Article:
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Overfishing and hunting pushing iconic species to extinction
Increasingly intense and unregulated coastal fishing is pushing rhino rays to the brink of extinction.

IUCN updates Red List of Threatened Species

Iconic species are being driven to extinction thanks to unsustainable fishing and hunting, according to the latest update of the IUCN Red List of Threatened Species.

For the first time, the IUCN Red List has broken the 100,000 species barrier and includes assessments for over 105,732 species, of which 28,338 are threatened with extinction.

The update shows that rhino rays are now the most imperilled fish families on the planet, with all of the 16 species assessed as Critically Endangered. It also reveals that hunting combined with habitat loss has pushed seven species of primate closer to extinction.

“With more than 100,000 species now assessed for the IUCN Red List, this update clearly shows how much humans around the world are overexploiting wildlife,” said IUCN acting director-general, Dr Grethel Aguilar. 

“We must wake up to the fact that conserving nature’s diversity is in our interest, and is absolutely fundamental to achieving the Sustainable Development Goals. States, businesses and civil society must urgently act to halt the overexploitation of nature, and must respect and support local communities and Indigenous Peoples in strengthening sustainable livelihoods.” 

Jane Smart, global director of the IUCN Biodiversity Conservation Group, added: “Both national and international trade are driving the decline of species in the oceans, in freshwater and on land. Decisive action is needed at scale to halt this decline; the timing of this assessment is critical as governments are starting to negotiate a new global biodiversity framework for such action.”

Closely related to sharks, rhino rays live in the waters of the Indian and West Pacific Oceans as well as the East Atlantic Ocean and the Mediterranean Sea. Experts say that increasingly intense and unregulated coastal fishing is driving their decline, with most caught with other fish as “bycatch”. 

Rhino ray meat is locally sold, while the fins are highly valued and traded internationally for shark fin soup.

In West and Central Africa, 40 per cent of primate species are threatened with extinction. The rollaway monkey, for example, has shifted from Endangered to Critically Endangered owing to the value of its meat and skin.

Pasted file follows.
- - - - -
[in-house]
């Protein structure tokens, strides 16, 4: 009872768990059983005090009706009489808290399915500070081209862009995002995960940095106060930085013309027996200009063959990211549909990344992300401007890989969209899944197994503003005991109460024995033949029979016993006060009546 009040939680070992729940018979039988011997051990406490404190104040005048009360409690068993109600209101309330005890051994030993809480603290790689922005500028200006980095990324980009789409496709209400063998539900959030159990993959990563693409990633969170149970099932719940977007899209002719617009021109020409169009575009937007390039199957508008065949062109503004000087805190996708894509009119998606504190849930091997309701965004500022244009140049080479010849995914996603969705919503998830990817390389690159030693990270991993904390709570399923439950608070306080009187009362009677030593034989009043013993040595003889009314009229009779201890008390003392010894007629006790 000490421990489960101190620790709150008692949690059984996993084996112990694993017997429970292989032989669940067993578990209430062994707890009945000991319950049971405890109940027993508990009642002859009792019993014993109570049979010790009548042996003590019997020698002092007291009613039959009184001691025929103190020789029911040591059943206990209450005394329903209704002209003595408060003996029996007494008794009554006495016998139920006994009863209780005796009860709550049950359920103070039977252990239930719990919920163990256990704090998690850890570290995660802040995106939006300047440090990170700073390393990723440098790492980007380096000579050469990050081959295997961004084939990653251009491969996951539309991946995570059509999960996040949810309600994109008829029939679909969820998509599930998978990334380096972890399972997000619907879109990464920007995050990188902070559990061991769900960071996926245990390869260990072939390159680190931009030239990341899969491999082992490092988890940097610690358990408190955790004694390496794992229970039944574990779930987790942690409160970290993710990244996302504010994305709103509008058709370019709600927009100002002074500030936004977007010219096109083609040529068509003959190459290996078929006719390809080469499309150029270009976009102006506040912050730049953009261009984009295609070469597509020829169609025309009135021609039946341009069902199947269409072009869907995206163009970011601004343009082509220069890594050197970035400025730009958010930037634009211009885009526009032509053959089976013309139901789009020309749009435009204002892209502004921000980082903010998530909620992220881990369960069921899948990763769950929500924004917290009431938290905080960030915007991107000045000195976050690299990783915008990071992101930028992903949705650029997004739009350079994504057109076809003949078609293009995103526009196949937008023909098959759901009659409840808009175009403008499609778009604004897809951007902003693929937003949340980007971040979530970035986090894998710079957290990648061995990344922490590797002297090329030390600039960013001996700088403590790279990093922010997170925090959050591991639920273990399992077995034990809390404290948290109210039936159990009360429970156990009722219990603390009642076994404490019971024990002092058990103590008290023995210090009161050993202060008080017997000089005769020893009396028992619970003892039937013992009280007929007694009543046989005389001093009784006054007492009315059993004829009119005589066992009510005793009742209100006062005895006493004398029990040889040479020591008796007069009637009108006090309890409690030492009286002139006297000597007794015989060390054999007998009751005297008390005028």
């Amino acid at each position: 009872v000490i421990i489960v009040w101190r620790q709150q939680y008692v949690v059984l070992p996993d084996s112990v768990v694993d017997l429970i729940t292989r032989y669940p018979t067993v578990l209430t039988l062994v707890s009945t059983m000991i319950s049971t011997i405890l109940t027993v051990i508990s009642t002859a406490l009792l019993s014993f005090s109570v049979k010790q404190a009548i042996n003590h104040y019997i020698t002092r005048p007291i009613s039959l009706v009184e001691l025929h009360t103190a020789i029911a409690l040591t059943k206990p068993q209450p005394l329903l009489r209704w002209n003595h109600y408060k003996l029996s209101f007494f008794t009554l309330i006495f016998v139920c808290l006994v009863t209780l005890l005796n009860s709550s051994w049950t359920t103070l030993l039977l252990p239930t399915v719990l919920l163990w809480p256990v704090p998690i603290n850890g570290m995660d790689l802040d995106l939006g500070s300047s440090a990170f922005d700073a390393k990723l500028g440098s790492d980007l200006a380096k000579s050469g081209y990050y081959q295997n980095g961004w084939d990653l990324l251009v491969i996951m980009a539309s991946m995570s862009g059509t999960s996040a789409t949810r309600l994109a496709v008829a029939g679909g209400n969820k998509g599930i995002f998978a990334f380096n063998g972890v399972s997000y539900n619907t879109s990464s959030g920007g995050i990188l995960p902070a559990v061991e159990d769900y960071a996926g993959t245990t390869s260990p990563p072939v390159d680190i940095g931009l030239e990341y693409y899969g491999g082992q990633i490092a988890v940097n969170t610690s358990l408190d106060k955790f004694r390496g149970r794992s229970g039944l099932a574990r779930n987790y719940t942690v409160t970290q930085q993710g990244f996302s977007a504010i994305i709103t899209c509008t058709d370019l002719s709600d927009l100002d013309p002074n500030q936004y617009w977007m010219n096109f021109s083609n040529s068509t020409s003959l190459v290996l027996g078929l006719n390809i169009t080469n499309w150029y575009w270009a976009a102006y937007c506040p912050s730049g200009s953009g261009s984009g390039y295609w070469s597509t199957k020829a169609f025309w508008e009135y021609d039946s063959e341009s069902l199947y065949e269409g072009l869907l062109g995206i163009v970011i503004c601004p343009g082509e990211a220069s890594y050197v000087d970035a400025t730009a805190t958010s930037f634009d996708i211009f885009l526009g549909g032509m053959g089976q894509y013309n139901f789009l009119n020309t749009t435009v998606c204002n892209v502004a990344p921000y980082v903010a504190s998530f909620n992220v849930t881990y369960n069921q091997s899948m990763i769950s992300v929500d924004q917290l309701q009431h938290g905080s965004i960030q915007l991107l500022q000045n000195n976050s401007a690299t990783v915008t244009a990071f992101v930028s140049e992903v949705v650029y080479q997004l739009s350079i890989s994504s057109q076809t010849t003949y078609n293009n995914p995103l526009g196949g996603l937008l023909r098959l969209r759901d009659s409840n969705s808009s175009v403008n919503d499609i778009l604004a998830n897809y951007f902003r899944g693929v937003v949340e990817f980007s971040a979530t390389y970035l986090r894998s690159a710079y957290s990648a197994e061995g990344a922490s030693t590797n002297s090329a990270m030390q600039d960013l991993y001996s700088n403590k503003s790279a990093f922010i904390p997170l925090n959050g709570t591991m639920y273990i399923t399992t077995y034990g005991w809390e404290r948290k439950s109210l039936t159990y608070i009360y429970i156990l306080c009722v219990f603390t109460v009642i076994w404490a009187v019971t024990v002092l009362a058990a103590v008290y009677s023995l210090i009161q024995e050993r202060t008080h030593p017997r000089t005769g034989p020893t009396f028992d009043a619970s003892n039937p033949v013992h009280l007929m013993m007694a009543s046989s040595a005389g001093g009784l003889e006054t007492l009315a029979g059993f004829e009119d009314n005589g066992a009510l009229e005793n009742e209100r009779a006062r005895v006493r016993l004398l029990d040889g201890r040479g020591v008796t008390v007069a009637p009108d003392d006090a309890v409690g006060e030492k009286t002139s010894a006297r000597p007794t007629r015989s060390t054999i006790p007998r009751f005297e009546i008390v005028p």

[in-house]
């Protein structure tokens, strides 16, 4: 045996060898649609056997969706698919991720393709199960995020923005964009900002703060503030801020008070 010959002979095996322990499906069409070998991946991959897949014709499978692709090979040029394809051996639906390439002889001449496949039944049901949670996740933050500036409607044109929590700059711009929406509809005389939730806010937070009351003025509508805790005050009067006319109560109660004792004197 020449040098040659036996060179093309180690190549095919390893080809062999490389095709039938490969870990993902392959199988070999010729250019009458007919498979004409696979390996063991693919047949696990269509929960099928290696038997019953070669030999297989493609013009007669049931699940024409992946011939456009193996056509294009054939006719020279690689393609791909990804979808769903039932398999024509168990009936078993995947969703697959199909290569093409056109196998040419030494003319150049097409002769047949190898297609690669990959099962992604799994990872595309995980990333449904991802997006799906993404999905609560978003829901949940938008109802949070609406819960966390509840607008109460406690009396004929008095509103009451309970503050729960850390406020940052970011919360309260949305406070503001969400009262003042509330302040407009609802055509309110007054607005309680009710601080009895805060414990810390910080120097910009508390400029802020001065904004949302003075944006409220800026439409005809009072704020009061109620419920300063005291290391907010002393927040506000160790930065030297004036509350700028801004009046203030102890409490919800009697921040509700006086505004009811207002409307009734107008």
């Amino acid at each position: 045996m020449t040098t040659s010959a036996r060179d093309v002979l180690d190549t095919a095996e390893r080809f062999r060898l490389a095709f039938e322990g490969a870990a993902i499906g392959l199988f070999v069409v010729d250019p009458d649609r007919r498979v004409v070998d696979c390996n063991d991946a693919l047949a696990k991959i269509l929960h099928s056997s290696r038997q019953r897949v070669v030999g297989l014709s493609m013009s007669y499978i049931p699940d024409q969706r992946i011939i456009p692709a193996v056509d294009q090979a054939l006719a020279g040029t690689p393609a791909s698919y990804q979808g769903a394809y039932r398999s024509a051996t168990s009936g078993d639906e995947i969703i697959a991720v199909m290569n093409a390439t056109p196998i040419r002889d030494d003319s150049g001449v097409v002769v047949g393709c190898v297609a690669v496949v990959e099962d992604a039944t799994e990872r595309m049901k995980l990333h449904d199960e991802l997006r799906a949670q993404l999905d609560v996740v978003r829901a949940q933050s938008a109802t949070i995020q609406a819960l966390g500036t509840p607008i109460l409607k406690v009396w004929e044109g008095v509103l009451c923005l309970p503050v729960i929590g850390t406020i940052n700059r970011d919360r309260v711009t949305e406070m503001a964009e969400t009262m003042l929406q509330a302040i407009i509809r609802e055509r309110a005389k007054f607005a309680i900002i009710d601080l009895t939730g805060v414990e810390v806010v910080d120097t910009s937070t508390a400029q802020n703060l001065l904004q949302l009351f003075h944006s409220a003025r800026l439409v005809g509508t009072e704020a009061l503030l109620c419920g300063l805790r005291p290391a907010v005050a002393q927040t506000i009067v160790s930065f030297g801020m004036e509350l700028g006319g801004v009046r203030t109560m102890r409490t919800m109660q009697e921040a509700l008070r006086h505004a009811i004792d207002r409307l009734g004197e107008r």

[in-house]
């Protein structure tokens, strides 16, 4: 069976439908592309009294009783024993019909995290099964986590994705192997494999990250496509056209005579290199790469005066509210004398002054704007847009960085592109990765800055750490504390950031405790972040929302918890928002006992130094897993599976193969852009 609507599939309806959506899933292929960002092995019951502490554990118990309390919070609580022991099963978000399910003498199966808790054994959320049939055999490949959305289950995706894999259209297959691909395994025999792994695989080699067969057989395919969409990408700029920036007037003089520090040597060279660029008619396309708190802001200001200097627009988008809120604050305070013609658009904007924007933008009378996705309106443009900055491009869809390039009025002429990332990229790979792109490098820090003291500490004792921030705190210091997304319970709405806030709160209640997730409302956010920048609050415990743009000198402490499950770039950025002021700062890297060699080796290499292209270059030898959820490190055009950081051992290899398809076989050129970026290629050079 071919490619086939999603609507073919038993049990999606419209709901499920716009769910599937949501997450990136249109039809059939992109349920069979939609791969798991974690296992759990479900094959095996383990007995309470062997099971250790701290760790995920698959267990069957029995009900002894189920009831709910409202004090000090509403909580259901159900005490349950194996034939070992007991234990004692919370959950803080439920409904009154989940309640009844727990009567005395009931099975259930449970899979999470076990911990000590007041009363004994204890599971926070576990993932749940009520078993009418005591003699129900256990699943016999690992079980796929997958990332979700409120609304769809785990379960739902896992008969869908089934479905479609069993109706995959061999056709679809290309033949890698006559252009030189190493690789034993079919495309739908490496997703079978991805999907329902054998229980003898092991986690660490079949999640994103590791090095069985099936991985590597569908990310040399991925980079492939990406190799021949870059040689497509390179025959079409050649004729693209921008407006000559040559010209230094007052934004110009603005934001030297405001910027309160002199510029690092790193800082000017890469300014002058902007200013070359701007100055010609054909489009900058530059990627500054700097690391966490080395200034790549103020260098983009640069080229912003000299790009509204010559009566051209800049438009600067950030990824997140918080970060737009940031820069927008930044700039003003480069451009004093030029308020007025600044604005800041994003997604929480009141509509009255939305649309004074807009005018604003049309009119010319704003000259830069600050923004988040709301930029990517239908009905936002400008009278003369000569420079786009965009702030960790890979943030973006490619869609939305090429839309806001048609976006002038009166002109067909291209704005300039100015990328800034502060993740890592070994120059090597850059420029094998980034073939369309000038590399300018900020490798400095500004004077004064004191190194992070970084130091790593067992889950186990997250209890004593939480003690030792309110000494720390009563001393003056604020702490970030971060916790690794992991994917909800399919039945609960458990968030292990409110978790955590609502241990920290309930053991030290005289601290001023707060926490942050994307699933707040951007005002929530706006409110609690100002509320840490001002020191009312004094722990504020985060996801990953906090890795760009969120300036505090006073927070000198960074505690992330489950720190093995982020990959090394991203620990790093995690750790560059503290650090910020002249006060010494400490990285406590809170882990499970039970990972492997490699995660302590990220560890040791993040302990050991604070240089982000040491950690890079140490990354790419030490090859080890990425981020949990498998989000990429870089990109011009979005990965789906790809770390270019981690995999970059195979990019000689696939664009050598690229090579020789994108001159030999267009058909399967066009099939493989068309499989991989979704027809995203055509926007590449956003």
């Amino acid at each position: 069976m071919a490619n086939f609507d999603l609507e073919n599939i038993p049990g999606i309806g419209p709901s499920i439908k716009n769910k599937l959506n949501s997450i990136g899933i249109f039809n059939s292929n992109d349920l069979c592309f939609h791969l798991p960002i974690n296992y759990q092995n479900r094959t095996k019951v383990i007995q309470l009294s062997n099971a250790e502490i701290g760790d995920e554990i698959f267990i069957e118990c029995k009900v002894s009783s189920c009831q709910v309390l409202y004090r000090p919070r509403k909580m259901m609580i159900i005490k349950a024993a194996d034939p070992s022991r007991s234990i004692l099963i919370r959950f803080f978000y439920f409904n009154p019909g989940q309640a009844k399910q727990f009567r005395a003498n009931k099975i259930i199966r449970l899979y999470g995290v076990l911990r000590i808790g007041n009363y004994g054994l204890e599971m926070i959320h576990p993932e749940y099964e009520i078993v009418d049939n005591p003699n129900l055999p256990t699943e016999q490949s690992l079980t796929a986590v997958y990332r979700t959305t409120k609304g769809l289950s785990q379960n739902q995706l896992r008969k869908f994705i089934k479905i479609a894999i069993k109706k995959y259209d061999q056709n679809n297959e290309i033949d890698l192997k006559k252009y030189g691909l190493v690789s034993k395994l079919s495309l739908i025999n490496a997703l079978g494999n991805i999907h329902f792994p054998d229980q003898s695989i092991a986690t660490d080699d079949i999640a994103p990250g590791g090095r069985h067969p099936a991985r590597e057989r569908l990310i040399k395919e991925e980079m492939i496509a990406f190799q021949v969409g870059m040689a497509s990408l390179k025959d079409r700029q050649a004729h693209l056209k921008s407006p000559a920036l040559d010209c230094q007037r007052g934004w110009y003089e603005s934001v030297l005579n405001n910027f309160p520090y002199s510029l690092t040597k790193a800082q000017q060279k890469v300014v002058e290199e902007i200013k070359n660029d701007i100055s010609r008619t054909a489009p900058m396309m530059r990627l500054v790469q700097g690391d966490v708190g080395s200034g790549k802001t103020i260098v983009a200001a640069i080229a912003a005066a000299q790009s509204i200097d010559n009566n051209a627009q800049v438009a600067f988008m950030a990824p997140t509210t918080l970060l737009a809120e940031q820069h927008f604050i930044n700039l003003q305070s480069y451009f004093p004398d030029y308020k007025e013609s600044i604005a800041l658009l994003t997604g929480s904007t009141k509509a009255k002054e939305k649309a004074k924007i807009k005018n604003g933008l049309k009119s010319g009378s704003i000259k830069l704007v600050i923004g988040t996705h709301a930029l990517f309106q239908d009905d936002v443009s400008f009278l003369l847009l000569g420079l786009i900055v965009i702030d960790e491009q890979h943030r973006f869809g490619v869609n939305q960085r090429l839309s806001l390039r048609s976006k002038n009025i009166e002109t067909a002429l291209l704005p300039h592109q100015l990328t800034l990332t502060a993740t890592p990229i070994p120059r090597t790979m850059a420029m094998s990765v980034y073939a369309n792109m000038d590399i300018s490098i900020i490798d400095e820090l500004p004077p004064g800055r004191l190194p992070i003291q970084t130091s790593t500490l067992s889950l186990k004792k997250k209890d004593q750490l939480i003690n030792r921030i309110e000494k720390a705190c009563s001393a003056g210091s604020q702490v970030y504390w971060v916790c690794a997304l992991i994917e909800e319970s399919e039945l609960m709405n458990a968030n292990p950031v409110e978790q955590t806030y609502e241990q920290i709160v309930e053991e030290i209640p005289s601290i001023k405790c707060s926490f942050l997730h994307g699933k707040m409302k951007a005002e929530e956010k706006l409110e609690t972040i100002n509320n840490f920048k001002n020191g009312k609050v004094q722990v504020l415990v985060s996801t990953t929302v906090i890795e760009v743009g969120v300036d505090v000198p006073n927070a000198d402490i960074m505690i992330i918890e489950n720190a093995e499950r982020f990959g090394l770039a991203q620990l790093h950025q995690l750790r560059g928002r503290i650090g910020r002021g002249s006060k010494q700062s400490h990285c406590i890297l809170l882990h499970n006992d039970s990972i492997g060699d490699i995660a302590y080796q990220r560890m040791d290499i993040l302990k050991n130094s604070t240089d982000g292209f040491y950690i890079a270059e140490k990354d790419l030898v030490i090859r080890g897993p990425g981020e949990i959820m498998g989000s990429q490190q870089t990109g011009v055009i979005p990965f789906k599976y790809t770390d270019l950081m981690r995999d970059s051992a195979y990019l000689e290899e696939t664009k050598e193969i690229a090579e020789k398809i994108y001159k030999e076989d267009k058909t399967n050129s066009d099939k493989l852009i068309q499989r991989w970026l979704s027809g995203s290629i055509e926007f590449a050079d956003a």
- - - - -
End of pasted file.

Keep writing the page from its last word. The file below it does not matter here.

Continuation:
It is believed that Western primates are also suffering severe habitat loss as land is converted to food crops. Road access is facilitating hunting and the transportation of bushmeat to local markets and distant urban centres. 

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Endangered turtles rescued from smugglers

News Story 1
 A group of endangered turtles have found a new home at London Zoo after being rescued from smugglers.

The four big-headed turtles arrived at the zoo at the end of last year, after smugglers tried to illegally import them to Canada, labelled as toys.

One of the turtles, named Lady Triệu after a Vietnamese warrioress, has moved to a new exhibit in the zoo’s reptile house. She is the only one of her kind in a UK zoo.

Big-headed turtles have such large heads that they cannot pull them back into their shells. To compensate, they have armour plating from head to tail and a very sharp beak to fend off predators. They are ranked number 18 on ZSL’s EDGE of Existence reptile list, which puts threatened species at the forefront of conservation action. Image © ZSL  

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RCVS Fellowship board chair elections get underway

Voting for the 2019 RCVS Fellowship Chair election is now underway. This year four candidates are standing for election, including Dr Robert Huey, Professor John Innes, Professor Liz Mossop and Professor Ian Ramsey.

The Chair will attend and preside over Fellowship meetings and take the lead in consolidating the Fellowship’s position as the learned society of the RCVS. Fellows will receive an email containing a link to the online voting form, as well as candidates’ details and manifestos. Voting closes at 5pm on Thursday, 5 September.